REMEMBERING ED TEMPLE
And who, you ask, was Ed Temple? Well, for 41 years he was the women’s track and field coach at Tennessee State University, a predominantly black university in Nashville. Mr. Temple passed from this life on Thursday, September 22, 2016, two days past his 89th birthday.
A native of Harrisburg, Pennsylvania, Ed began coaching women’s track at TSU in 1953, only three years after he had graduated from the school. His beginning annual salary was $1,800! (Yes, you read that right$1,800 per year, which comes out to $150 per month!)
During his storied coaching career, Mr. Temple won 24 national championships, produced 40 TSU Olympians, coached the U. S. women’s track team in two Olympics (1960 and 1964), leading the teams to 23 Olympic medals (13 gold, six silver, four bronze). Among his standout track stars were Wilma Rudolph, the first U. S. woman to win three gold medals in one Olympics, and Chandra Cheeseborough-Guice, current TSU women’s track coach. (Wilma Rudolph was a native of Clarksville, Tennessee, where I lived in the 1960s, and where a major thoroughfare is named in her honor. Wilma passed away in 1994 at the age of 54).
When Ed began coaching track at TSU in 1953 the South was heavily segregated. His teams traveled in old Chevrolet station wagons. They were not allowed to eat in white restaurants or to use the restroom facilities of white establishments. Often, they would order their food at the back or side doors of a restaurant, then eat out on the sidewalk or in the cars. Frequently, the girls would have to “take to” the bushes or the fields along the highway for restroom facilities. In all of this Mr. Temple insisted that the girls “stay within the lines” of society at that time. He was aware of the delicate position he and his athletes were in, but he was a stickler for the rules of society and made sure his girls never stepped over the boundaries. Instead, they stayed focused on their mission of being world-class athletes, and did not get “caught up” in everything that was going on around them. This was their way of contributing to the Civil Rights Movement.
Thank God, things are no longer that way in the United States. American culture is thoroughly integratedall the way from Animal Control Agent (aka, Dogcatcher) to the Presidency. Schools, churches, businesses, government, law enforcement, the judiciary at all levels, sports at all levels, restaurants, hotels, country clubs, public housing, public facilities—the whole gamut of life—are completely integrated.
The TSU sports teams are the “Tigers.” Ed Temple came up with the name “Tigerbelles” for his female track members. They were Tigers, he said, but they also were southern ladies—belles. He kept a careful eye on them and made them adhere to a high standard. He reminded them that they were girls and were expected to dress like girls and look like girls. Teresa Phillips, current athletics director at TSU, said, “He was pretty strict on them. He didn’t let them take rides in cars in their leisure time. He didn’t want them to be involved in any controversy. If you got in a car, you were going downtown and maybe doing a little partying and that kind of stuff. If you’ve got to walk, you’re not going to get very far from campus.” Temple did not allow for even the slightest appearance of unseemly behavior on the part of his athletes.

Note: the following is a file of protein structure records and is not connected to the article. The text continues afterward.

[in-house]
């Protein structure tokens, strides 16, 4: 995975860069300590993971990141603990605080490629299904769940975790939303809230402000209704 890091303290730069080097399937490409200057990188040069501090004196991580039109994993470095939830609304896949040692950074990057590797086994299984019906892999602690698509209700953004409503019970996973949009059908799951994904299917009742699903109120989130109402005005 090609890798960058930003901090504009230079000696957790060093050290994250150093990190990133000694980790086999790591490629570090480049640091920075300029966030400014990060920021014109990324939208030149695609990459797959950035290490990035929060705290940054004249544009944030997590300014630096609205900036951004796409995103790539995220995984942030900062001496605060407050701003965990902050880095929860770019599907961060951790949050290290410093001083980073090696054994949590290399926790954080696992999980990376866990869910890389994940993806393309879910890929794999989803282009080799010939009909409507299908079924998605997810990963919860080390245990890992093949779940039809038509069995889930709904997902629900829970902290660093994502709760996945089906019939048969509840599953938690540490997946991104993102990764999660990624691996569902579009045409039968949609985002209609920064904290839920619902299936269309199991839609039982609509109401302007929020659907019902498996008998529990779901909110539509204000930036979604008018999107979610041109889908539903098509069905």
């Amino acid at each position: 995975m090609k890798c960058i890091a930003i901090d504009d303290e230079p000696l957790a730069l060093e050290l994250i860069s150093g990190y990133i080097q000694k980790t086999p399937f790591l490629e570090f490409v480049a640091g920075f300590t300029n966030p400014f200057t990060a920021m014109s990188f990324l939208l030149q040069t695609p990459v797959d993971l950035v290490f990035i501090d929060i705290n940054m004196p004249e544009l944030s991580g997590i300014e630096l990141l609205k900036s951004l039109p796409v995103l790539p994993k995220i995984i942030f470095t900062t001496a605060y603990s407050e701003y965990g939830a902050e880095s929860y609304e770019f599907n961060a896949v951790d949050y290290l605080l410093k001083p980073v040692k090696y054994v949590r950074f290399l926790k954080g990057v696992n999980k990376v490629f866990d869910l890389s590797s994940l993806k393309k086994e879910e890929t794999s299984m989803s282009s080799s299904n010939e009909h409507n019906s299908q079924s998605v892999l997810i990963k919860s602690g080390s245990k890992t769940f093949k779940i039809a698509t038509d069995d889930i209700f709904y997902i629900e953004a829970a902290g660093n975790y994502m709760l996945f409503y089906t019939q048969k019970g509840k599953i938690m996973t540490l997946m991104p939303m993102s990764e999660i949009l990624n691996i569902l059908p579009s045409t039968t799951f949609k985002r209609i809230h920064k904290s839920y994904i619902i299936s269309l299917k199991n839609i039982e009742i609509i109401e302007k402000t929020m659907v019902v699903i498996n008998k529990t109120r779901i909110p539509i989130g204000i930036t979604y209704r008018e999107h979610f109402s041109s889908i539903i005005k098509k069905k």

He monitored their grades closely and on a regular basis. If one had a “C” he would ask, “Why?” He expected all of his girls to make “B’s” or better. Every girl he ever coached at TSU graduated and got her degree. Several went on to get Masters. Some obtained PhDs, and at least one received the M.D.
Temple was a tough coach. He trained his girls hard and expected them to excel. One of them in a TV interview the next evening after his death said, “You didn’t breathe hard in front of CoachTemple after practice, or a workout, or an event. If you breathed hard it would make you look like you were not in shape. If you felt like breathing hard you just stopped breathing in front of Coach Temple!”
Ed Temple is a member of the U. S. Olympic Hall of Fame, Tennessee Sports Hall of Fame, TSU Hall of Fame, National Track and Field Hall of Fame, Ohio Valley Conference Hall of Fame, Pennsylvania Sports Hall of Fame, Black Athletes Hall of Fame, and the Communiplex National Sports Hall of Fame. Eight of his Tigerbelles have been inducted into the National Track and Field Hall of Fame, including Chandra Cheeseborough, Wyomia Tyus, and Wilma Rudolph. A street near the TSU campus is named in his honor and his statue stands on the greenway near the outfield of First Tennessee Park in Nashville.
Two great coaches of female athletes at Tennessee institutions of higher learning have passed away this year: Pat Summit, head coach of the University of Tennessee women’s basketball team and Ed Temple, women’s track and field coach at Tennessee State University. We are not likely to see their kind again in a long, long time—people of backbone, people of stamina, people of courage, people of principles, winners who knew how to produce winners.
(Note: I am indebted to stories in The Tennessean, Nashville’s daily newspaper, and reports on WTVF-5 in Nashville for some of the information contained in the above essay.)
September 27, 2016
September 28: Centerville Church of Christ, Centerville, TN